Currently MS cannot be cured, but new drugs are
providing patients with measurable benefits. In treating MS, a
major goal is to halt the immune response and stop demyelination.
While no drug developed so far has completely achieved this goal,
two new drugs show particular promise in slowing these processes.
These are Interferon beta (Avonex or Betaseron) and Copolymer 1
works against MS by down-regulating the
immune response. Interferon beta has been shown to decrease the
relapse rate in RR MS, decrease the number of active and new CNS
lesions, delay the progression and reduce the disability of the
works against MS by interfering with the T
cells that attack myelin, thereby suppressing the immune response
against myelin. Copolymer 1 has also been shown to decrease the
relapse rate in RR MS and reduce the disability. Patients may
experience side effects from these drugs, however the side effects
are usually manageable and may decrease over time. Both drugs are
available for use in the treatment of MS and are currently used
separately, not together.
A number of medications are also available that
can provide patients with some relief from the symptoms of MS, even
though they may not necessarily address the causes of MS or slow
the progression of the disease. These medications include drugs for
treatment of fatigue, pain, spasticity, tremors, bladder urgency,
constipation and other symptoms, and antidepressants. Because of
the variable course and severity of MS, not all medications will be
appropriate for every patient. When deciding which medications
might be helpful, patients should consult with their physicians to
develop a treatment plan based on their individual needs.
Despite the improvements that have been made in
managing MS, research continues on a number of other potential
approaches for treating MS. Two approaches, vaccination and oral
administration of antigens to induce immune tolerance, show early
promise. The potential of these approaches lies in the hope that
the immune response to the central nervous system can be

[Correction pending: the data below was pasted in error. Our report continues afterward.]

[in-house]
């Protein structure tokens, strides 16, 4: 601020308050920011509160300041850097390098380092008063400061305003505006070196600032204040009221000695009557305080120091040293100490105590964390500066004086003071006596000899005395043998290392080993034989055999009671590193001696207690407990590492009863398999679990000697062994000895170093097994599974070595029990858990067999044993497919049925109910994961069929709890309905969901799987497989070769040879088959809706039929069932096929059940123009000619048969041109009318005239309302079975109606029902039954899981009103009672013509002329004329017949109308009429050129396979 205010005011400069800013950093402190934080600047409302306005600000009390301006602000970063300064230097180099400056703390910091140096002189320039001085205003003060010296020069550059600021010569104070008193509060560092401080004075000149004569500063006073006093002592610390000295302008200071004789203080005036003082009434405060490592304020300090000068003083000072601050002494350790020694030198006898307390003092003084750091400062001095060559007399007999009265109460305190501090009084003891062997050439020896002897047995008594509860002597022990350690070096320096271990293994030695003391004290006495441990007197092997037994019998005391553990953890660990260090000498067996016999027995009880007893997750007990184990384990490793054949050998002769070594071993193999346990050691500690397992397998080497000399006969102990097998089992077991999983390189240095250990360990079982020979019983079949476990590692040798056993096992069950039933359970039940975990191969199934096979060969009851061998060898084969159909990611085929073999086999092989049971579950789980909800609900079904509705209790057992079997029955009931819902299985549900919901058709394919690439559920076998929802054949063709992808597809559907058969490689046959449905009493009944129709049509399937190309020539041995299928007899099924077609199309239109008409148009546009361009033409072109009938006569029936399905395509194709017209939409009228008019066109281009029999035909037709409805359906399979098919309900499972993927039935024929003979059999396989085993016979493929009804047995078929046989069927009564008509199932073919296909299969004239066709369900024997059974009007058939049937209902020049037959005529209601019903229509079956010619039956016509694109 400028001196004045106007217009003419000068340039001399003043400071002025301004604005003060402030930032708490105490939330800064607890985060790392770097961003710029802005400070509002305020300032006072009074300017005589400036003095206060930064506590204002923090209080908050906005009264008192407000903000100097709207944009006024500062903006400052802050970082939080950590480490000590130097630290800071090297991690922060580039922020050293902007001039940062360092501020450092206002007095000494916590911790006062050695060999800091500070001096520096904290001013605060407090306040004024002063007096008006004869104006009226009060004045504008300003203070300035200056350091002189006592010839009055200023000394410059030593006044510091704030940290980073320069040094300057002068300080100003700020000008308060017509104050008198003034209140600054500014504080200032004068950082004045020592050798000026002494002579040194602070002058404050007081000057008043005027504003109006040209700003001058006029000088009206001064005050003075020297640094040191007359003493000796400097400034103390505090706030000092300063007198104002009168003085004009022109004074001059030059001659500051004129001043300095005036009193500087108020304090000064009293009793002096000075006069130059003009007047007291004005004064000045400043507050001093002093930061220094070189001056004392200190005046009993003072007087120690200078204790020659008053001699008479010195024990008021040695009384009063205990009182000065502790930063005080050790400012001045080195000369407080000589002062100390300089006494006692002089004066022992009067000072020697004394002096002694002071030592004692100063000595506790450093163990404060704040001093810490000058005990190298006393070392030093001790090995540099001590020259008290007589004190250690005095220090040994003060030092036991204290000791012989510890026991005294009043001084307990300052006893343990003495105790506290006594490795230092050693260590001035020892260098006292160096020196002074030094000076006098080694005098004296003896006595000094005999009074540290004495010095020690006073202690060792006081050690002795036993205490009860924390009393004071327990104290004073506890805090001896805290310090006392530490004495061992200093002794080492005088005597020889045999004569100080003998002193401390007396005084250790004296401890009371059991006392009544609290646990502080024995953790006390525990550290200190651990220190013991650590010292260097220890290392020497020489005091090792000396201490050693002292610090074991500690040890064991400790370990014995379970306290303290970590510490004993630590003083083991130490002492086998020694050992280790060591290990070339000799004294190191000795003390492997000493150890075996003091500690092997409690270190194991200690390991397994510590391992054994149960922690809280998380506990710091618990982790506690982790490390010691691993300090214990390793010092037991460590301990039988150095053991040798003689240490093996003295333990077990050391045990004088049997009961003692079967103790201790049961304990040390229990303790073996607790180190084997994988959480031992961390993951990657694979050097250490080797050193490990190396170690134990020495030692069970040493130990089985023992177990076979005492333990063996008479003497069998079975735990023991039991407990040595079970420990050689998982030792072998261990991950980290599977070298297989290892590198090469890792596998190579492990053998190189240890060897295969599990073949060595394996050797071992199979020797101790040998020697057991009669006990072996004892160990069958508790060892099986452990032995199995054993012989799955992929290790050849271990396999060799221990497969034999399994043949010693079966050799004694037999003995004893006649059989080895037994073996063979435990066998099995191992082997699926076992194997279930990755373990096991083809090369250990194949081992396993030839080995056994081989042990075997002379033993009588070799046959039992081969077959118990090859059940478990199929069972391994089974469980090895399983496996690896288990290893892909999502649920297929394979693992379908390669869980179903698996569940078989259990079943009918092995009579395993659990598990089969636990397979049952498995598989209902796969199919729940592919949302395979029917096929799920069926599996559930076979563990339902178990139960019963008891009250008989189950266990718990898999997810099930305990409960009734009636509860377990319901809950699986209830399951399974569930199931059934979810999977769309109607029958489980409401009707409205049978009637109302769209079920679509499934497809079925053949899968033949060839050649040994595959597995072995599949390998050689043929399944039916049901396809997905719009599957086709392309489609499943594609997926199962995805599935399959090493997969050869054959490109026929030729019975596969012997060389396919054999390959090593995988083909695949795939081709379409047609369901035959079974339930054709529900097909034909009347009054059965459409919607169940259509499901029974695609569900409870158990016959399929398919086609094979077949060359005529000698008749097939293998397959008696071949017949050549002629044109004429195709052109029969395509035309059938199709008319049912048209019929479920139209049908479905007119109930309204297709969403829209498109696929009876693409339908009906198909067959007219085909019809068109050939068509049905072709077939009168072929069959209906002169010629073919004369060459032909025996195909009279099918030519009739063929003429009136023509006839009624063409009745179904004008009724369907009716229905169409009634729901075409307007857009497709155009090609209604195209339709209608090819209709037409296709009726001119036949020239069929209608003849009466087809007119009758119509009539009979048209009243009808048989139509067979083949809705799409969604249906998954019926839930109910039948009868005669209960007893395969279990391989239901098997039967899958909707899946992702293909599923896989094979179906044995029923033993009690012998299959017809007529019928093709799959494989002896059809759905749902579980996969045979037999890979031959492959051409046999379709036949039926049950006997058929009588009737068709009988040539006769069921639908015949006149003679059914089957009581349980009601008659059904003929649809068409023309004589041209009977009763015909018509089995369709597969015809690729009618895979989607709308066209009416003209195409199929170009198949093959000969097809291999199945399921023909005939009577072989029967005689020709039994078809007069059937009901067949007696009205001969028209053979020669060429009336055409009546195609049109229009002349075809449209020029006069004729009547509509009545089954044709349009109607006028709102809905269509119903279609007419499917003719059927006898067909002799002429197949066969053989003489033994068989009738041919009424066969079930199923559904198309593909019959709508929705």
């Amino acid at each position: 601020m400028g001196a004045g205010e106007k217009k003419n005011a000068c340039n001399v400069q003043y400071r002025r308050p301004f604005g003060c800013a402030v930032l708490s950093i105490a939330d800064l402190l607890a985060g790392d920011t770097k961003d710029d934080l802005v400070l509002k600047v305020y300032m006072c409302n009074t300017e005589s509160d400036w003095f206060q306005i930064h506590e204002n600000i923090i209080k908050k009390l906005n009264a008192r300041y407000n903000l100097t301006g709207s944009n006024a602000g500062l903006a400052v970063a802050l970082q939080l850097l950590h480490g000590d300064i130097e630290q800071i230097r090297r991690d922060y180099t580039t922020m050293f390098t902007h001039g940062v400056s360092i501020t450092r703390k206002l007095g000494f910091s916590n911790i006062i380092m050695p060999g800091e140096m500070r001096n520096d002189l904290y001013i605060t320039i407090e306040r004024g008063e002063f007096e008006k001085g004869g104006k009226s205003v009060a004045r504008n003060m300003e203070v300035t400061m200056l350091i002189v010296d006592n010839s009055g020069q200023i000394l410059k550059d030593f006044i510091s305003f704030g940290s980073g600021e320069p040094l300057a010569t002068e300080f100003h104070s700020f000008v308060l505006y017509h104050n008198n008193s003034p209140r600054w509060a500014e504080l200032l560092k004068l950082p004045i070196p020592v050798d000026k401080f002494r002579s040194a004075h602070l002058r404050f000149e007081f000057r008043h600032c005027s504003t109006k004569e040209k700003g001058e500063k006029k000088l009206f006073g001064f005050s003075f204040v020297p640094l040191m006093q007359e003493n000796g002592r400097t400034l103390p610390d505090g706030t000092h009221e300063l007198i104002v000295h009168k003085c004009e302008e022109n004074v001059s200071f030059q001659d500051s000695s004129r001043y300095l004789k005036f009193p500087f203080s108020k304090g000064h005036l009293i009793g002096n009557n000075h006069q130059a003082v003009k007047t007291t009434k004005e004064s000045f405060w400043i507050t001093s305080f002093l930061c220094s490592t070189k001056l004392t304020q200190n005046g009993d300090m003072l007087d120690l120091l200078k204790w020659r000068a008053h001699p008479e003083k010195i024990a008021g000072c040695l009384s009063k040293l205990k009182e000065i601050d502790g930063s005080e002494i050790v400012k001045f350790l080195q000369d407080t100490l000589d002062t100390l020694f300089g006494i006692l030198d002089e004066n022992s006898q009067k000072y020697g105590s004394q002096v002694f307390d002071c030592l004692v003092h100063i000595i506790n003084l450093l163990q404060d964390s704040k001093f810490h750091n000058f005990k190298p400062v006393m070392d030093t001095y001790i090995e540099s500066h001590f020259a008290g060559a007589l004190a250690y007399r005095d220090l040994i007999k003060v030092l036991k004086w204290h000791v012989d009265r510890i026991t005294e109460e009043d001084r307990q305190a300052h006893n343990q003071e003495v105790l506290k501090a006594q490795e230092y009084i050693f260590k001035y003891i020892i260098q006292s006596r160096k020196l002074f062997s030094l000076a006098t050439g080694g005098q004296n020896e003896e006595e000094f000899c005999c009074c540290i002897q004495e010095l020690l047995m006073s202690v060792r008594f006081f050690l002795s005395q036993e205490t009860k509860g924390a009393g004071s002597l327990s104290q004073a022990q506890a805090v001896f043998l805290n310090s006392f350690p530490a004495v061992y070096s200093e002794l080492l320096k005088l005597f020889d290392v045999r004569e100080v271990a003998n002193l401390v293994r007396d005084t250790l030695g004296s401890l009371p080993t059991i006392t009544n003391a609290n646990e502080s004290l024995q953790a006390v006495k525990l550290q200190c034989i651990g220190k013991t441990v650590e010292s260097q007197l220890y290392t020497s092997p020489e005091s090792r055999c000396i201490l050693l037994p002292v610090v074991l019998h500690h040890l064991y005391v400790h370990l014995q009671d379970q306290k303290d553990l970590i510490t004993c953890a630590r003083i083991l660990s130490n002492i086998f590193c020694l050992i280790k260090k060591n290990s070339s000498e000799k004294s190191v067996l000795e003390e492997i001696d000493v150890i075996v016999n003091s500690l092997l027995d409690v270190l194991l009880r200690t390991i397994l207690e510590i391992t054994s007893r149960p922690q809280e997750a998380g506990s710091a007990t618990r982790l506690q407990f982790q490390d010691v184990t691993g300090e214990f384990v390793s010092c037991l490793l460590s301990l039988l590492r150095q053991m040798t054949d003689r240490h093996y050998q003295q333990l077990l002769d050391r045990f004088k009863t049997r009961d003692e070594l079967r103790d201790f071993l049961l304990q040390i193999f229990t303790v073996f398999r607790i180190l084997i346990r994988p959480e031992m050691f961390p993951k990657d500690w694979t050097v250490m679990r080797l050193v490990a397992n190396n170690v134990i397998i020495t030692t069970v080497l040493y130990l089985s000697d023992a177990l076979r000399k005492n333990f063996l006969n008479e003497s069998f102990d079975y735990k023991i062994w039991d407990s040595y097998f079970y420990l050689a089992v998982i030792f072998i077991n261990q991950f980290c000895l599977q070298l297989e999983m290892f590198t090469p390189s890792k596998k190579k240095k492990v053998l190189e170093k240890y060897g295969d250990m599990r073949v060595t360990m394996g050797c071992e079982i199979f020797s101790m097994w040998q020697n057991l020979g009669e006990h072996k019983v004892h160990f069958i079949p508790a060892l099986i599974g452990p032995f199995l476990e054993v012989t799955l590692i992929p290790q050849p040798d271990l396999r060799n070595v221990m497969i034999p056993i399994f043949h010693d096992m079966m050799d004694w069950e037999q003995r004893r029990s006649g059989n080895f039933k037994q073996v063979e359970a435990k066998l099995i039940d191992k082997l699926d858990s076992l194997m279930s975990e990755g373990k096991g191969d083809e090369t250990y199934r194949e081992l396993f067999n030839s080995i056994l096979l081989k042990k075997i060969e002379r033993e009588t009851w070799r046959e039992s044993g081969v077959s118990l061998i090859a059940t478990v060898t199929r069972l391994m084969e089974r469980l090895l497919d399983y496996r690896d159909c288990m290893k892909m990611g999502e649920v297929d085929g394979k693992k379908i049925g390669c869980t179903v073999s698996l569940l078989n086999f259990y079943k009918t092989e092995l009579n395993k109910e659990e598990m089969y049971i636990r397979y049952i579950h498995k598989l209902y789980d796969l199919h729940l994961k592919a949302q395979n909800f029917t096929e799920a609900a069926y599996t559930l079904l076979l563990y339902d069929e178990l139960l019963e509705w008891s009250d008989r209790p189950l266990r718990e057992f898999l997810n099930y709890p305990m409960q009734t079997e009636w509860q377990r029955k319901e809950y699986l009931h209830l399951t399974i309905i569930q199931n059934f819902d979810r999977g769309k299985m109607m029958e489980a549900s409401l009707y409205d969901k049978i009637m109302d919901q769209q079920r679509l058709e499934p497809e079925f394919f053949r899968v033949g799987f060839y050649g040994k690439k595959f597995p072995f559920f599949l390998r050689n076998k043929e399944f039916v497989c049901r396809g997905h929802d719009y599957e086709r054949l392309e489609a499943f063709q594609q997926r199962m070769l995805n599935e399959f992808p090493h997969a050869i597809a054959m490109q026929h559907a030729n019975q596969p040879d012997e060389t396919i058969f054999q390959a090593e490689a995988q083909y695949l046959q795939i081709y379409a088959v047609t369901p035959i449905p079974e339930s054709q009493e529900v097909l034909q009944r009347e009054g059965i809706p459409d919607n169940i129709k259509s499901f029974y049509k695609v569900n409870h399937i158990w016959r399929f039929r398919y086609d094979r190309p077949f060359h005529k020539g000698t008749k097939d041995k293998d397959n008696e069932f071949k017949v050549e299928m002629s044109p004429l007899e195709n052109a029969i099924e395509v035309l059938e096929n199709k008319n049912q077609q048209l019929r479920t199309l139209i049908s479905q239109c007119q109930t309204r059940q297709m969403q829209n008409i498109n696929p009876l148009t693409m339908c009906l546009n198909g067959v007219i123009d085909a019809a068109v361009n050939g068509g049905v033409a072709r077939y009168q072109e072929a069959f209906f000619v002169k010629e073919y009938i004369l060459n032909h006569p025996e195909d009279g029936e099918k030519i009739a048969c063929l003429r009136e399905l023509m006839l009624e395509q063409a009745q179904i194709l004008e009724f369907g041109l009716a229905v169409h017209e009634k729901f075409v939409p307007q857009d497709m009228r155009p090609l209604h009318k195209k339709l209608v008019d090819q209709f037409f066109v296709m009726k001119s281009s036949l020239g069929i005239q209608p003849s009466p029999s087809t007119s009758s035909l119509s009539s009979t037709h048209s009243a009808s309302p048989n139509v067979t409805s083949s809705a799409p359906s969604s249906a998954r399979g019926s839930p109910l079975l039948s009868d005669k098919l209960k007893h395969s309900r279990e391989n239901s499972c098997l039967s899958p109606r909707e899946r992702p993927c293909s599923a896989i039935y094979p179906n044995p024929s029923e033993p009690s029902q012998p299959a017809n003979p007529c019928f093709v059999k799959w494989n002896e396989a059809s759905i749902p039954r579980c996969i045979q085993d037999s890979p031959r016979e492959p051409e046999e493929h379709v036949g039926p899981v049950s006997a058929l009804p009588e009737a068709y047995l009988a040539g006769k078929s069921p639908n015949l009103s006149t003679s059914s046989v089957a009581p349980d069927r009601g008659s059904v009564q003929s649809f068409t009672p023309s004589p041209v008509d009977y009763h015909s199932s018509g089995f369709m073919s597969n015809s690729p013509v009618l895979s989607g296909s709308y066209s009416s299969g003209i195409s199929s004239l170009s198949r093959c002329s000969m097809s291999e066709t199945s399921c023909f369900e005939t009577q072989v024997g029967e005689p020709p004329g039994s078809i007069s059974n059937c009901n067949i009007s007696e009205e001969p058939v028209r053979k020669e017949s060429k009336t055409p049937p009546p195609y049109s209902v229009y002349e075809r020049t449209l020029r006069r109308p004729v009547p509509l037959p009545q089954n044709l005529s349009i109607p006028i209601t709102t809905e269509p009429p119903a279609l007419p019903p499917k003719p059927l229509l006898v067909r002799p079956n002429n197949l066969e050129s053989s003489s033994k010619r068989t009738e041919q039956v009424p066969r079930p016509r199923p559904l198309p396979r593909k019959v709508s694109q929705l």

interrupted by selectively destroying or suppressing the self
reactive T cells.
In developing a vaccine against MS, the basic idea is that self
reactive T cells, or some component of them, might be able to
stimulate an immune response against these harmful T cells,
destroying them before they can damage the central nervous system.
In theory, if the self reactive T cells can be stopped before they
can damage the central nervous system, the progression of MS might
be halted. Experiments conducted in animal models for MS have shown
that animals can be vaccinated to induce an immune response against
the T cells that lead the attack on the central nervous system.
Clinical trials in humans have shown some success in generating an
immune response to self reactive T cells, but further research will
be required to determine if these methods will be useful in
altering the course of MS and if the vaccines can do so without
resulting in damaging side effects.
To induce immune system tolerance to the central nervous system
in patients with MS, researchers are studying the effectiveness of
orally delivered myelin or myelin associated proteins in
suppressing the immune system's reaction to the central nervous
system. Experiments in animal models for MS have shown that the
oral administration of central nervous system antigens such as
myelin can induce immune system tolerance, thereby stopping the
reaction against the central nervous system. Early clinical trials
in MS patients have shown promising results, but further studies
will be necessary to demonstrate the utility, effectiveness and
safety of this approach.